The Hartford Chairman and CEO Christopher Swift said that M&A is one of many possible options for the property/casualty insurer as it looks at ways to accelerate growth in the months ahead.
“We worked hard to put ourselves in the position to think a bit more offensively-minded about M&A. We do talk about it more. But I want to make sure investors don’t think its everything we think about,” Swift said during a Q&A at the Bank of America Merrill Lynch 2016 Insurance Conference on Feb. 10.
Possible acquisition targets are “one of the many things we think about every day on how to accelerate the pace of our change as a … deeper risk player here in the U.S. marketplace,” Swift explained. “We do think about it, but we also weigh it against organic plans to grow; organic plans to add new products and capabilities. We can hire talent in the marketplace in areas where we need it. It is that balance that we go through, but we are active in understanding what is, at least, available in the marketplace.”
Swift added that his executive team has always looked at M&A as an action that must meet rigorous benchmarks.
“We have always said that any M&A, particularly in this environment, needs to be both strategic and financially make sense.”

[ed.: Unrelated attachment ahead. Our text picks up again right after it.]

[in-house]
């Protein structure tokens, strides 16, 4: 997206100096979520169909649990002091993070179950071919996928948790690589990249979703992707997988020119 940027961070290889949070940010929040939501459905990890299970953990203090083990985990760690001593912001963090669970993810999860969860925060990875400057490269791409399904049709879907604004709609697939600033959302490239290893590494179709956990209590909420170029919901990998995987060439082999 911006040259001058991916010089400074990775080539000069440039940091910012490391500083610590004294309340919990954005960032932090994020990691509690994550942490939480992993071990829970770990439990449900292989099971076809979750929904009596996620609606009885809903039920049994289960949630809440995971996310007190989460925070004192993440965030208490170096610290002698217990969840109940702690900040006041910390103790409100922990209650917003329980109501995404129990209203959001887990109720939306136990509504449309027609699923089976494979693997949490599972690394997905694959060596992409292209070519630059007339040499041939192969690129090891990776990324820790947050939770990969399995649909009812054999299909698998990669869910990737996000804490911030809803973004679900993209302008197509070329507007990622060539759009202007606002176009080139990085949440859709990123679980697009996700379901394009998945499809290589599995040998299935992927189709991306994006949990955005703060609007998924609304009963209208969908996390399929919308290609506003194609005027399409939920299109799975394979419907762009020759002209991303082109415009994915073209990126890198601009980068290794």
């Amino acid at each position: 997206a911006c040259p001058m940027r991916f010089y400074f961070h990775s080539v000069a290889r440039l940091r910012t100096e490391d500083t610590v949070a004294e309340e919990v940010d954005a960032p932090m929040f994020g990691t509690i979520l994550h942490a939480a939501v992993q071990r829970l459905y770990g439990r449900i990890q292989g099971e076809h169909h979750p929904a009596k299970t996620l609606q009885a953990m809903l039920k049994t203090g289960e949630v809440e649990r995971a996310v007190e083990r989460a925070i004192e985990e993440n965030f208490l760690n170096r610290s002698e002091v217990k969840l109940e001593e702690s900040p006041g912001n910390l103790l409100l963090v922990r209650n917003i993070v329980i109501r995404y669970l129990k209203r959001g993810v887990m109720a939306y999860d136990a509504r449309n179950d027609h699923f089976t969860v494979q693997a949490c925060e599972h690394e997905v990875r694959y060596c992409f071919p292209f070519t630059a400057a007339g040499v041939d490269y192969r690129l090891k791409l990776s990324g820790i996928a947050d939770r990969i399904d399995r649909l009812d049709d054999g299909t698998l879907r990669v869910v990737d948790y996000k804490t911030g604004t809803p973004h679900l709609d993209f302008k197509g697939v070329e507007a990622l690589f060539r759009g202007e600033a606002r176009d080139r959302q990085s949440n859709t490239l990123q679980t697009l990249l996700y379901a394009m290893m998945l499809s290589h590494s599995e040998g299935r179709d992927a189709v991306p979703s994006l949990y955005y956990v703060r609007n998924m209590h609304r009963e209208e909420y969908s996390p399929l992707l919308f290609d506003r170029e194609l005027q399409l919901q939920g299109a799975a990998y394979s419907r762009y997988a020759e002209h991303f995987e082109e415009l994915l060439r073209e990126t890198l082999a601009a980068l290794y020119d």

Swift spoke of The Hartford’s “strategic and financial transformation” reaching its peak in 2015, asserting that its years-long restructuring has helped improve its businesses through implementation of “underwriting actions, pricing actions and investments in our capabilities.”
He said there were two areas where he wished The Hartford could quicken the pace of change.
Swift said, for example, that if he could, he would speed the pace of The Hartford’s U.S. geographic expansion. Another area that he’s pursue faster: the carrier’s ongoing update of its legacy IT systems.
“Some of those systems are 30, 35 or 40 years old,” he said, noting that they served their purpose and the time has come to embrace a more digital-oriented platform.
“That sounds easy on the surface, but the tedious, detailed work of unhooking and connecting new things to your operating environment takes a great deal of time, patience, and quality assurance,” Swift said. “You want to get it right so you don’t disrupt any customer service.”
Swift said that The Hartford has made progress, but the insurer is far from finished as far as modernizing its IT systems.
“We probably have at least three more years of hard work ahead of us,” Swift added.
Earlier in February, The Hartford reported more than $421 million in net income for the 2015 fourth quarter, or $1.01 per diluted share, compared to $382 million, or $0.86 per diluted share in the 2014 fourth quarter. Earnings increased in its P/C arm, but dipped in Group Benefits and Mutual Funds. Net income for the year surpassed $1.68 billion, or $3.96 per diluted share, compared to $798 million, or $1.73 per diluted share in 2014.
For the 2015 fourth quarter, The Hartford’s personal lines combined ratio hit 95.3, versus 93.8 in the 2014 fourth quarter. The insurer’s commercial lines combined ratio landed at 88.1, compared to 92.4 over the same period in 2014.
Through the 2015 calendar year, The Hartford achieved a commercial lines combined ratio of 90 and a personal lines combined ratio of 92.